Larsblog - beer

The best Norwegian breweries

I did another post on this subject back in May 2006, but since then I have done lots more ratings of Norwegian beer, and a number of new breweries have appeared, and so it seems about high time to revisit the subject. The basis of this overview is 320 ratings of Norwegian beers, starting in September 2005 and ending yesterday. ...

Read | 2008-08-02 15:52 | 2 comment(s)

A beer heater

I've written before about the importance of beer temperature, and creative ways of getting it right, such as using my laptop or a digital thermometer. I've been frustrated with the temperature at which beer is served in many places, and so dreamed of some kind of micro-wave based heater that would solve the problem for me. ...

Read | 2008-07-02 20:56 | 3 comment(s)

2K: The worst beers

Now that I've passed 2000 beers I figured it would be interesting to go back and look at which of these beers were the absolute worst beers. Many craft beer lovers think the worst possible beers are the mass market brands like Budweiser or the local national giant, and pour scorn on any industrial beer that is low on taste. I'm no fan of these beers myself, but there are things that are worse than having no taste, or some hints of off-tastes. ...

Read | 2008-07-01 18:41 | 8 comment(s)

2000 beers!

On Saturday I finally passed a milestone I've been looking forward to for a while: beer rating number 2000. That's right. I've now tasted 2000 different beers. Or, to be more precise, I've written ratings of 2000 different beers on RateBeer, which is how I can be sure of the exact number. I tasted lots of beers before I started rating which I've never seen again since, so these are not counted. ...

Read | 2008-06-04 23:17 | 0 comment(s)

Goslar

When I discovered that besides being the birthplace of the beer style Gose Goslar was also a medieval town so well-preserved it's been UNESCO-listed it was clear that our German Interrail holiday would have to include a stop there. In retrospect I can say that this was definitely one of the high points of the holiday. ...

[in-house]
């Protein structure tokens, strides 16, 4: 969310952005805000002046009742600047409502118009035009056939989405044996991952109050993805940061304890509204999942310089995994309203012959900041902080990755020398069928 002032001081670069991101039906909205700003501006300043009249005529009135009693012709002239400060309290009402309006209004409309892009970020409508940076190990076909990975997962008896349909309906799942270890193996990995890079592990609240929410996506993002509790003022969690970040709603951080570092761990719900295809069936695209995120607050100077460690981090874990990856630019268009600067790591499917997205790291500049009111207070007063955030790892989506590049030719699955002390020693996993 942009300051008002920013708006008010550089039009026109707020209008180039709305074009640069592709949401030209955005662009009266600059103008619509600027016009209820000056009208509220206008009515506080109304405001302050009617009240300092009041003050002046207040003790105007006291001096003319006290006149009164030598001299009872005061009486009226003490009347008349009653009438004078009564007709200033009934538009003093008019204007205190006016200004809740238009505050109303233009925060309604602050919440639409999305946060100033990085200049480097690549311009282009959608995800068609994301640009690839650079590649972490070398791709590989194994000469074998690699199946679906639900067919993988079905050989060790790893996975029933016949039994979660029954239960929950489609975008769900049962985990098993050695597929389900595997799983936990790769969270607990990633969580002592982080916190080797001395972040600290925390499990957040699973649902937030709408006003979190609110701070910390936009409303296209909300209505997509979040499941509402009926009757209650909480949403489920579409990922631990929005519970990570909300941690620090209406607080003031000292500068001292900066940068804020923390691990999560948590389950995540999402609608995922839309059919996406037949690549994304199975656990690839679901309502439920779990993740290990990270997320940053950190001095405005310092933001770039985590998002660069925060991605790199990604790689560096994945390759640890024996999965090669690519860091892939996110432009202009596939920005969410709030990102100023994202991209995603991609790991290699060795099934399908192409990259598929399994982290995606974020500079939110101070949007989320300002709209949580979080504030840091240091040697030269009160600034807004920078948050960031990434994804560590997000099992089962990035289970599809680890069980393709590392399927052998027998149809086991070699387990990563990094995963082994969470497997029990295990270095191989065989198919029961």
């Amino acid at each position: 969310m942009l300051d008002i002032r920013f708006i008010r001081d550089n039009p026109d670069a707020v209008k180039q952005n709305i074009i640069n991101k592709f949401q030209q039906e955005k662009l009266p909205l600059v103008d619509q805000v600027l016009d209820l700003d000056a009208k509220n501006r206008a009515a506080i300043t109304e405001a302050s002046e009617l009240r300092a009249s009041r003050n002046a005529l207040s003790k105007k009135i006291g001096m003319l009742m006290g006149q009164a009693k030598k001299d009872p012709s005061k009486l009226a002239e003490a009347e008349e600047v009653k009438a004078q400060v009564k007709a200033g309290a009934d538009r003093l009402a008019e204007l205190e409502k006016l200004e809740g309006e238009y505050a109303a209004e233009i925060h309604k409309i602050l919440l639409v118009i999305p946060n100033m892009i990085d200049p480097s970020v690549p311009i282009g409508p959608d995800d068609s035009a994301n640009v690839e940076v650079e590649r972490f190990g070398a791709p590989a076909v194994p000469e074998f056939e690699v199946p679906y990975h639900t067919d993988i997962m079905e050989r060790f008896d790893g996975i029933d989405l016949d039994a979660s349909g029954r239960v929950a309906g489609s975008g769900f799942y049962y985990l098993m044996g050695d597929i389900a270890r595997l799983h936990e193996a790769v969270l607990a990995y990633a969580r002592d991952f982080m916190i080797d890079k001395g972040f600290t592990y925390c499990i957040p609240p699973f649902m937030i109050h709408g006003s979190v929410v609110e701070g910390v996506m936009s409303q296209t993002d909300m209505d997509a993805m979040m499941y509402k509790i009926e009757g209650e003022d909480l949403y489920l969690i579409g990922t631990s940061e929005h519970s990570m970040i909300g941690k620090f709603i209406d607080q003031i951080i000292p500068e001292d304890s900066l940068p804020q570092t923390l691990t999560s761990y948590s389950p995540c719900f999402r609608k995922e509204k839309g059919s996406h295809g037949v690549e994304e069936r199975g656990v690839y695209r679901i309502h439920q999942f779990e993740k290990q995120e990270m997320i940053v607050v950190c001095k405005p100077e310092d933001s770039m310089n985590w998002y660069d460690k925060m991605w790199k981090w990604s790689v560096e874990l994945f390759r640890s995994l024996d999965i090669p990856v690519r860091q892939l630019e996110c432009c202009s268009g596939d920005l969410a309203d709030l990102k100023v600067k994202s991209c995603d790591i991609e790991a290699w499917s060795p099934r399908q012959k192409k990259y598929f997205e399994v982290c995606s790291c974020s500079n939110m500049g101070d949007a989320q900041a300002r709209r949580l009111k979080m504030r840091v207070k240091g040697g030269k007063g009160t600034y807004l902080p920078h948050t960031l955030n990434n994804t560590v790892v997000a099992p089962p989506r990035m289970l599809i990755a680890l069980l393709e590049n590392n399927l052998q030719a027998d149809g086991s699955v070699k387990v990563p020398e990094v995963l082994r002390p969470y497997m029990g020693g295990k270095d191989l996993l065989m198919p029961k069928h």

Read | 2008-06-03 16:25 | 3 comment(s)

The Kiso valley

In Tokugawa-era Japan (1600-1868) travellers had two main roads to choose between when travelling between the official imperial capital of Kyoto and the seat of power, which was Tokyo (then called Edo). One was the Tokaido, which followed the coast and required the fording of several large rivers. Another was the Nakasendo, which crossed the mountains of central Japan without crossing any major rivers. These roads were much travelled by, as the Tokugawa shogunate required all daimyos (feudal lords) to reside alternate years in Tokyo (so it could keep an eye on them), and both became very important parts of Japanese national culture. ...

Read | 2008-05-24 12:52 | 1 comment(s)

An evening at Beer Palace

Beer Palace is one of the top three beer pubs in Oslo, but I've never written about it before, because quite frankly it's not that interesting. However, last night a number of things happened which are worth relating, because I think they give a good picture of the Norwegian pub scene, at least as seen by people who are into beer. ...

Read | 2008-05-21 15:15 | 11 comment(s)

Cantina

"Cantina," the sign said, next to a staircase leading up to the first floor. We looked at each other, wondering what sort of place this might be. Not knowing what to make of a place from the facade had been a constantly recurring problem for us in Japan. In other parts of the world this was not an issue, but Japan is different. Eventually, we shrugged, and decided to give it a try. ...

Read | 2008-04-01 12:58 | 1 comment(s)

Nude beer

I'm still not quite done with the subject of Japanese beer experiences, and have a few postings left in that series. This will most likely be the shortest of them all. It was prompted by Stonch's recent posting on dodgy pump clips. This isn't a pump clip, but it's still dodgy enough to merit a mention. ...

Read | 2008-03-16 12:38 | 23 comment(s)

Ringnes taste indicators

The biggest Norwegian brewer, Ringnes, a while ago introduced taste indicators on their beers to help consumers judge the taste of a given beer before trying it. The indicator system describes the taste in terms of sweetness, fruitiness, and bitterness, using for each a circle divided into eight sectors to show how much there is of each of these. ...

Read | 2008-02-14 11:22 | 2 comment(s)

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